Learning Center Helps Junior Golfer Mend After Hurricane Maria

By Farrell Evans, Executive Director and Co-Founder of The Bridge Golf Foundation

Lukas Rosario and family

Lukas Rosario, right, with his parents, Jasmine Babilonia and Juan Carlos Rosario, and younger brother, Jakob.

On Sept. 23, 2017, three days after Hurricane Maria made landfall in Puerto Rico, Lukas Rosario played with friends at the Punta Borinquen Golf Club in Aquadilla.

Though 150-mph winds had flattened 80 percent of the course’s trees, Lukas was content to play the course he had come to love since taking up the game less than a year earlier.

“It was weird playing the course,” said Lukas, a 14-year-old 8th grader. “Sometimes your balls would settle under fallen tree limbs in the middle of the fairways. But it was a pretty fun experience to play after the storm. It was a sad time, but we had golf.”

The eye of the storm hit Crash Boat Beach in Aquadilla, where Lukas’s parents, Jasmine Babilonia and Juan Carlos Rosario, ran a family business that provided banana boat rides, fishing charters and scuba tours.

“We lived off of the business day by day, and with no income coming in and no money in the bank, we couldn’t afford to stay in Puerto Rico,” said Babilonia. “Thankfully, we had a large family in New York that put in their grain of sand to help us get back on track.”

In mid-October, family and friends helped Jasmine and her two sons, Lukas and Jakob, 8, get three seats on a charter to New York during a time when few people were coming out of the country. Juan Carlos stayed behind in Puerto Rico and is trying to figure out if it’s possible for them to rebuild their business.

Through family in New York, where she spent the first 13 years of her life before moving to Puerto Rico, Babilonia found a modest apartment in East Harlem and is working as a substitute teacher to support the boys.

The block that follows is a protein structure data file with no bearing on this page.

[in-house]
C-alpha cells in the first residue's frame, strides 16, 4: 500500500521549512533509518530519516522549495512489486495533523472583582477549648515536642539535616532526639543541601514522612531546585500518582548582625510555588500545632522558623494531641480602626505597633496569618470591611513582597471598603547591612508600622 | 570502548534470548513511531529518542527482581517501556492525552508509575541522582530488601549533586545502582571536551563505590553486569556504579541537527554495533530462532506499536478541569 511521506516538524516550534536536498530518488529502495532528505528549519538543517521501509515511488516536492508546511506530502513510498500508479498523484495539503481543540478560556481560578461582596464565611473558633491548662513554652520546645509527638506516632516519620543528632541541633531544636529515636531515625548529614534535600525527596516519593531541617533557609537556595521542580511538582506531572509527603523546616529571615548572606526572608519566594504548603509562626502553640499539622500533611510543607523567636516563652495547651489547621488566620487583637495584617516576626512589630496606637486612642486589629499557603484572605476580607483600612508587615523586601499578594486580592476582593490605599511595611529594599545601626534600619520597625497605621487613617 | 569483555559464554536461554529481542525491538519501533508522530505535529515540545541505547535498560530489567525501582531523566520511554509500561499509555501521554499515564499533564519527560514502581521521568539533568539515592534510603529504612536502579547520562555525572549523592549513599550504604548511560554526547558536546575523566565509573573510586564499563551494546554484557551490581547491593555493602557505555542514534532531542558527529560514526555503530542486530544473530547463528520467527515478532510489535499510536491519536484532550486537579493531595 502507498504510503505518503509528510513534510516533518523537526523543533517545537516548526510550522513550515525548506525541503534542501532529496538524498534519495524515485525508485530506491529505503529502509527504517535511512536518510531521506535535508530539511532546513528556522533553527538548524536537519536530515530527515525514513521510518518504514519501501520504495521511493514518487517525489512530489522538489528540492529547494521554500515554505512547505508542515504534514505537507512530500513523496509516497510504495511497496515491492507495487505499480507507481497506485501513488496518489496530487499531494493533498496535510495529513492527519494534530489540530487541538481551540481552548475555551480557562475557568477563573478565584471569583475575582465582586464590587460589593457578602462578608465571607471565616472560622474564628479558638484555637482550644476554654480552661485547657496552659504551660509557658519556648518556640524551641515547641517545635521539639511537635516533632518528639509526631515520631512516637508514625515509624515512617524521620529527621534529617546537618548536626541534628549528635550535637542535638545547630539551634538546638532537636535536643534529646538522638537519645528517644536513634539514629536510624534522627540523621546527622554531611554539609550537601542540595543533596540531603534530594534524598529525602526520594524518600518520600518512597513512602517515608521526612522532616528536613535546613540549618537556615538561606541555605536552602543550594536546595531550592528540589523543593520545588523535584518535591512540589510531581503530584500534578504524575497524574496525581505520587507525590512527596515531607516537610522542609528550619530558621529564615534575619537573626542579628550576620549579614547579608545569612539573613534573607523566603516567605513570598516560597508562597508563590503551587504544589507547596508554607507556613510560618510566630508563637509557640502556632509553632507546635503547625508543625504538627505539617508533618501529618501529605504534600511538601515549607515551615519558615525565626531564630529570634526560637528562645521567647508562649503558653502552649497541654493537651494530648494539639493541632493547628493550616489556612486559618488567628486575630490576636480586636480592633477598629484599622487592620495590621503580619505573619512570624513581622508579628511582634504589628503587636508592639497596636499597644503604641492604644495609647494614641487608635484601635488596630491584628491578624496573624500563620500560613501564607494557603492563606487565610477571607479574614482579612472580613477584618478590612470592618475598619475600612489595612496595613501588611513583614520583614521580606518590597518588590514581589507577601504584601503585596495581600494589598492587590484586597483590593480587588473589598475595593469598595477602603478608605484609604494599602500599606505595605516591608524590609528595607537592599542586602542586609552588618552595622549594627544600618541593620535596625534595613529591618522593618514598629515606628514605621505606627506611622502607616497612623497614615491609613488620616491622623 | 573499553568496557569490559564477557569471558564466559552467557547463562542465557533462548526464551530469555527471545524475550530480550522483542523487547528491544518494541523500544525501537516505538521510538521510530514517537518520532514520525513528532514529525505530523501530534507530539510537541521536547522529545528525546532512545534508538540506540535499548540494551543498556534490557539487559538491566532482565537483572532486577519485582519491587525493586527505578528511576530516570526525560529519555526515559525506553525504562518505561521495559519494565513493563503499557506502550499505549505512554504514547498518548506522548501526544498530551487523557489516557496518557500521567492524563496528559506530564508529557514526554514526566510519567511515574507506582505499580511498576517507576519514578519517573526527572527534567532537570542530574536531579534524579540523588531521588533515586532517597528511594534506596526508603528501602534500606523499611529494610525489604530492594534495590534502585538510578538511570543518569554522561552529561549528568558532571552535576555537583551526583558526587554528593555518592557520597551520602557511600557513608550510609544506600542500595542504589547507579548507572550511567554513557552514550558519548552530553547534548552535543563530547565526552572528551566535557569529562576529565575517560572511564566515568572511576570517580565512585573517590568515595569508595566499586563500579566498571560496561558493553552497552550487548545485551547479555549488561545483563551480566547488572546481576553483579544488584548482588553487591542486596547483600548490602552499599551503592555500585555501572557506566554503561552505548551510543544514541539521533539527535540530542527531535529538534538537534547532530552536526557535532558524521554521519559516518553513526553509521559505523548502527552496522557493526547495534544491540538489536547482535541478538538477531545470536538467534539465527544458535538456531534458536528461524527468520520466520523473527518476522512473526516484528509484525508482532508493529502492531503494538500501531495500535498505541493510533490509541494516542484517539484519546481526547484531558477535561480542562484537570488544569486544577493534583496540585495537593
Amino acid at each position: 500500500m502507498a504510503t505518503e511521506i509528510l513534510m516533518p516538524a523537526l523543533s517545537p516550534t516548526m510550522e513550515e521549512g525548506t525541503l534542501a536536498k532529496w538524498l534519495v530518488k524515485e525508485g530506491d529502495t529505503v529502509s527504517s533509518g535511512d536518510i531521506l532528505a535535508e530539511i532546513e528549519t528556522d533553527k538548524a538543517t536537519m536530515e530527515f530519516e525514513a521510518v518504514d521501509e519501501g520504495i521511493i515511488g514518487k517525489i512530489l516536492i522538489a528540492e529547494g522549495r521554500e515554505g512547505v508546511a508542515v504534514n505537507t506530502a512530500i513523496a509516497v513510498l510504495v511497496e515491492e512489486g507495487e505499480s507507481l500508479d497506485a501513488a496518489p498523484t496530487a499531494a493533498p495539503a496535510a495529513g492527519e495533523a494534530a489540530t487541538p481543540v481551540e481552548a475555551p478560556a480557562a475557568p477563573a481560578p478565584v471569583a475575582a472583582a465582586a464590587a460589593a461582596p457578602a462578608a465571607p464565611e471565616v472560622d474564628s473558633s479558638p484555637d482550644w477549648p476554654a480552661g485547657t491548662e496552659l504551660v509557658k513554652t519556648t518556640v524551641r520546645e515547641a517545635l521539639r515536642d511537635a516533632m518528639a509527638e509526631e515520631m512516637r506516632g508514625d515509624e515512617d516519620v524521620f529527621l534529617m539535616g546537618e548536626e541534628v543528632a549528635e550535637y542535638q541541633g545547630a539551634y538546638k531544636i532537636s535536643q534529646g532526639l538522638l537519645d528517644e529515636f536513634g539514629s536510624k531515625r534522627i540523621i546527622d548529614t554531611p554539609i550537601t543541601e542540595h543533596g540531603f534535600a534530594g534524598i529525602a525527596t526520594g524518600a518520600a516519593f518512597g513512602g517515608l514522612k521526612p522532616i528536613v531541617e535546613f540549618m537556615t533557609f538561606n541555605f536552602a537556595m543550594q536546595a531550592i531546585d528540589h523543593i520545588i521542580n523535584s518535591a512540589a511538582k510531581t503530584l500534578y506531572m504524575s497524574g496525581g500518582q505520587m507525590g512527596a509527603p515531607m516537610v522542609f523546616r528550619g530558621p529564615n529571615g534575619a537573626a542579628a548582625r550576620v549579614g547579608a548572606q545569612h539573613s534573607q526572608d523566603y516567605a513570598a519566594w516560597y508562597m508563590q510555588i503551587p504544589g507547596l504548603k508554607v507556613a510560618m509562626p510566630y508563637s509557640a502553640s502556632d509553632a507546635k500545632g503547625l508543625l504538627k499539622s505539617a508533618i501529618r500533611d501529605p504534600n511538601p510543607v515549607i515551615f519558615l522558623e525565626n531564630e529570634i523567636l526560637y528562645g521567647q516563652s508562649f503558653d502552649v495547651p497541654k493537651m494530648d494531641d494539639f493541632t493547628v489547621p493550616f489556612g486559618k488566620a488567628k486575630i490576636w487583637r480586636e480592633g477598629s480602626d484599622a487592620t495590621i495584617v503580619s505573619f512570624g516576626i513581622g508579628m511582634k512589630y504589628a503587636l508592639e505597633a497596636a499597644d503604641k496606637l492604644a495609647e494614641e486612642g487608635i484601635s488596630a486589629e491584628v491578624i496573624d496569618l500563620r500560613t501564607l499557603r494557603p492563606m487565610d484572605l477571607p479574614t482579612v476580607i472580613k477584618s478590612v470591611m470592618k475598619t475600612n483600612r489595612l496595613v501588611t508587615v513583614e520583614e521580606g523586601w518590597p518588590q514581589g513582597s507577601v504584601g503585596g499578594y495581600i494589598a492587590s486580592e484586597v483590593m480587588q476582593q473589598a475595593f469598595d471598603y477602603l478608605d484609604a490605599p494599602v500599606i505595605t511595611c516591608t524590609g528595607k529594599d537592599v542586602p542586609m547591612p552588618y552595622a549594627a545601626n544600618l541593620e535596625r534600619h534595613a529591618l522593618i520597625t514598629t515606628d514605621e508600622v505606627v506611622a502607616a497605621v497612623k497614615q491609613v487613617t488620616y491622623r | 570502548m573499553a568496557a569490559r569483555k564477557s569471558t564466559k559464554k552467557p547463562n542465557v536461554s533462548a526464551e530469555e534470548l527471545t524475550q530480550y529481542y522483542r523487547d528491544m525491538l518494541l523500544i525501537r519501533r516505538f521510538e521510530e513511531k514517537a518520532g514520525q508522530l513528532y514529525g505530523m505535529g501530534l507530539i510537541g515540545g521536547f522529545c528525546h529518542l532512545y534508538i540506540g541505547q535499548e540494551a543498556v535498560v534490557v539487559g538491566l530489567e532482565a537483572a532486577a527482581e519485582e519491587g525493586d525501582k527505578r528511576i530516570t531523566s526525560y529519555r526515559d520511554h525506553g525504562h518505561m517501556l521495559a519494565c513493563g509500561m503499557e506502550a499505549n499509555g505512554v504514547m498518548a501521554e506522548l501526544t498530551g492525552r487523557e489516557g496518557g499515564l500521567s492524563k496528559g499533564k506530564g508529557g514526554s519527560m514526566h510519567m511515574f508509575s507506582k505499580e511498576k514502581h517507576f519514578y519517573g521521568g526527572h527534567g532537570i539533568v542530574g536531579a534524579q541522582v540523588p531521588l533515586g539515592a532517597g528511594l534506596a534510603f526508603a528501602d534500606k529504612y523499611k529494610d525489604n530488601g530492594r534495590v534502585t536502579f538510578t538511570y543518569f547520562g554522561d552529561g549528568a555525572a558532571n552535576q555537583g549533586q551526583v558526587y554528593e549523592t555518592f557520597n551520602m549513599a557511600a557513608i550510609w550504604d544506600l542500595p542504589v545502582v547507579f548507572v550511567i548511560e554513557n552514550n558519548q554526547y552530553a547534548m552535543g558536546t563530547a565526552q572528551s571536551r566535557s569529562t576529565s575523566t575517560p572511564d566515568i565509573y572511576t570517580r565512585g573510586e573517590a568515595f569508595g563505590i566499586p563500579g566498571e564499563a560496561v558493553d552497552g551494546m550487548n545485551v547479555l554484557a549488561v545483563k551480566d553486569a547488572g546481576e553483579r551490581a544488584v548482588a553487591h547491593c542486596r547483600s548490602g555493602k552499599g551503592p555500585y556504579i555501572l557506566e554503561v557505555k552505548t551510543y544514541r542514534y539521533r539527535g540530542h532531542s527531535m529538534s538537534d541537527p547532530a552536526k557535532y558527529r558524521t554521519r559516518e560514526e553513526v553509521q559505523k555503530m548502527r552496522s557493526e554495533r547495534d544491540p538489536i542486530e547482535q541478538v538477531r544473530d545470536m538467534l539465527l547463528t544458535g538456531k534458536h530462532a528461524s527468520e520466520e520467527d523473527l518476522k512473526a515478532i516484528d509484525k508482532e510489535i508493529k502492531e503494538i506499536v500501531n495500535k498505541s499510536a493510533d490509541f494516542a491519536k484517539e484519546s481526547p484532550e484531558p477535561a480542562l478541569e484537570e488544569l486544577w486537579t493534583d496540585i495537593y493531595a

Lukas Rosario at Punta Borinquen back in Puerto Rico.

Lukas on his home course of Punta Borinquen back in Puerto Rico.

Lukas had perhaps the most difficulty with the transition. Back home he had grown accustomed to riding his bike the two miles from his house to the Borinquen course with his dad’s old Dynacraft clubs slung over his shoulder. He played as often as he liked. Now when he came home, he felt caged in by the walls of their New York apartment.

“I was extremely depressed,” he said. “How was I going to play golf in New York? I knew there were no golf courses in Manhattan.”

Lukas found Chelsea Piers and Randall’s Island, but it was his mother who discovered The Bridge Golf Learning Center. Babilonia said she had a feeling it would be different when she talked to Meghan Costello, the general manager, on the phone.

“I asked her: Could we help this child? Because he really needs his hands on a golf club,” she said. “They have been wonderful to us. Brian Hwang has been a great mentor and coach to Lukas.”

These are the first serious golf lessons for Lukas.

“Since I started working with Brian, I have learned so many things that I didn’t know existed about the golf swing, from the grip to posture,” said Lukas, who is about an 18-handicap. “The technology is amazing.”

Lukas doesn’t own a full set of golf clubs. Since coming to the United States, he has cobbled together three irons (5, 7, 9), a sand wedge and a driver. And he’s looking for a job to help his mother pay for golf lessons and tournaments. In his spare time at their railroad-style apartment, Lukas does golf drills that he learned from Hwang.

“Lukas is a very highly driven, motivated individual,” Hwang said. “He puts all of his free time toward getting better in golf. We are getting him a little more shallowed coming from the inside out. He was way over the top. In Puerto Rico he was trying to hit these low cuts against the wind. I’m trying to get him to reroute the golf ball from right to left to get more control, and so his ball doesn’t spin out in the air.

“His mental game is very mature for his age. So I know that he will grow progressively as long as he works at it.”

While there’s still a chance they could relaunch their business in Puerto Rico, Jasmine, who studied architecture at Northeastern University, plans on giving her son an opportunity to grow as a player by planting long-term roots in New York.

Lukas still longs for his old bedroom, Crash Boat Beach and the Borinquen golf course, but that hasn’t dulled his aspirations as a golfer.

“I want to get as far as I can,” he said. “I want to get all the opportunities that I can and see how far I can go as a player.”